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Pure air increases life expectancy in U.S. cities

Boston, January 22: A latest study indicates that limiting air pollution in various cities of the United States has helped in increasing the life expectancy of their natives by an average of 5 months.

Published in the New England Journal of Medicine, the study took into account the air pollution and life expectancy figures over a period of 20 years, from 1980 to 2000, across 51 U.S. cities.

Researchers concluded that people had started living 2.72 years longer by 2000, 15 percent of which they credit to the cuts in pollution.

Previous studies have already established that polluted air can aggravate lung and heart ailments.

The research, conducted by Brigham Young University and Harvard School of Public Health, employed cutting edge numerical models. These were used to single out other factors like smoking and wealth that contribute to variations in life expectancy.

The study mainly stressed on “PM 2.5” pollution - which gauged levels of minute particles, one-twentieth the width of a human hair in diameter. These delicate elements are capable of going into the lungs and hence aggravate asthma and heart problems.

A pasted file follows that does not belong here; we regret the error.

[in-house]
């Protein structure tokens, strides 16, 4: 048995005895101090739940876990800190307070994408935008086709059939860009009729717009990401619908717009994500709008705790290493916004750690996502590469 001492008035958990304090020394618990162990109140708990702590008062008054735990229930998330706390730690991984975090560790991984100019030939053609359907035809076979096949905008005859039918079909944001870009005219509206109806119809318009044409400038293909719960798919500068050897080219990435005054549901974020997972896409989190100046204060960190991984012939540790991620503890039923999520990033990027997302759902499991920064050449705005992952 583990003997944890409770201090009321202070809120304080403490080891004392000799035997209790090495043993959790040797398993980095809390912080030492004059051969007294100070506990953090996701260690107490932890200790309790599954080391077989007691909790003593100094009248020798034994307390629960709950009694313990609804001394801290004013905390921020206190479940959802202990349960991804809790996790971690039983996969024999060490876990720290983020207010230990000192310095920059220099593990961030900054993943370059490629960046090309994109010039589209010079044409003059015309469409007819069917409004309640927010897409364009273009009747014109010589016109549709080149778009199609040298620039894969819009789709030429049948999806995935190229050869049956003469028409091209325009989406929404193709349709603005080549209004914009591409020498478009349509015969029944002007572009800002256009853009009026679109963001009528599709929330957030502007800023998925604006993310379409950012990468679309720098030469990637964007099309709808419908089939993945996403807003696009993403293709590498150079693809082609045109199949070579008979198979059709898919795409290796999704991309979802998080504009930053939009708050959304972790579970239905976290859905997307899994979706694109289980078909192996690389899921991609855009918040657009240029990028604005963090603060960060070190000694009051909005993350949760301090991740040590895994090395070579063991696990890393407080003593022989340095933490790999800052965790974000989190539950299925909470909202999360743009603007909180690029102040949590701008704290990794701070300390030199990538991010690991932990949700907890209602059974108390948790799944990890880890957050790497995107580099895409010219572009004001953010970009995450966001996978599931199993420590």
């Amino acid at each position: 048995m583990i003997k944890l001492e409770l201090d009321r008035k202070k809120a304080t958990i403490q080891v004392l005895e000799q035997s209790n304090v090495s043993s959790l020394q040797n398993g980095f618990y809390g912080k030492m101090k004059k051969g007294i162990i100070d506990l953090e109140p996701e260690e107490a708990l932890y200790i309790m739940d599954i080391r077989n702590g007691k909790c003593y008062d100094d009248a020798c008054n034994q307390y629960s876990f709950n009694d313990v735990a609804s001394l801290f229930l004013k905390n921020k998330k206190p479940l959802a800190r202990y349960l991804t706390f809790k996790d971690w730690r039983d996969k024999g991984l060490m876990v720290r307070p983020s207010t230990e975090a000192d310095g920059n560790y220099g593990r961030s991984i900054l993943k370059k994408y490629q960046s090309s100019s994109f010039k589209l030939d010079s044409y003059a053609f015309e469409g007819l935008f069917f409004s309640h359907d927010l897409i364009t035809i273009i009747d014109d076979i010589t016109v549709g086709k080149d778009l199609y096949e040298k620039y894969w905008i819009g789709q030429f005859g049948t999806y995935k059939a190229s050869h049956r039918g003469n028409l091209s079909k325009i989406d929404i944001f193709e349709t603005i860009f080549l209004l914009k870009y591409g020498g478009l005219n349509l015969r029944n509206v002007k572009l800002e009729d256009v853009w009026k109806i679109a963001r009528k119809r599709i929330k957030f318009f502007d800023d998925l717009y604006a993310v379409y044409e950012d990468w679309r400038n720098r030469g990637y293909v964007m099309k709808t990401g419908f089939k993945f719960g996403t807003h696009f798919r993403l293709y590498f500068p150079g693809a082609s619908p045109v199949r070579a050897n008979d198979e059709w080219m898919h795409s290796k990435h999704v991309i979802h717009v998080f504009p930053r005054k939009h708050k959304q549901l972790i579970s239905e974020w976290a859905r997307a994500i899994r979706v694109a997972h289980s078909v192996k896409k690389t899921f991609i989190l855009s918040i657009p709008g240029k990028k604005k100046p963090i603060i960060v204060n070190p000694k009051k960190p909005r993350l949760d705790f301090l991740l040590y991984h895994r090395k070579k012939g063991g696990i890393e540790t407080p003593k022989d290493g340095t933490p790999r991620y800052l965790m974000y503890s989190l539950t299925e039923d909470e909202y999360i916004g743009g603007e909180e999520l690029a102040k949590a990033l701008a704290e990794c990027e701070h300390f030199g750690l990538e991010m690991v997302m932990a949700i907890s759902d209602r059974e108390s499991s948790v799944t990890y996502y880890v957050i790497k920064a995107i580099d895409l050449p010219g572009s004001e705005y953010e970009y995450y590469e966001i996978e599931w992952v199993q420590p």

The study researchers also discovered that the cities that showed the maximum swing from polluted to clean air were the ones where the lifespan of their inhabitants increased by an average of 10 more months.

For each 10 micrograms per cubic metre fall in particulate pollution, the life expectancy went up by more than 7 months.

Dr. C. Arden Pope, a researcher, described the increase in life expectancy as “remarkable”. He said, “We find that we’re getting a substantial return on our investments in improving our air quality.

“Not only are we getting cleaner air that improves our environment, but it is improving our public health.”

Professor Jonathan Ayres of University of Birmingham, an expert in the medical effects of air pollution, attributed the lack of similar studies in the UK to the fact that the requisite data had been put together only in recent years.

But he added that efforts to enhance the quality of air in the UK were going in the right direction.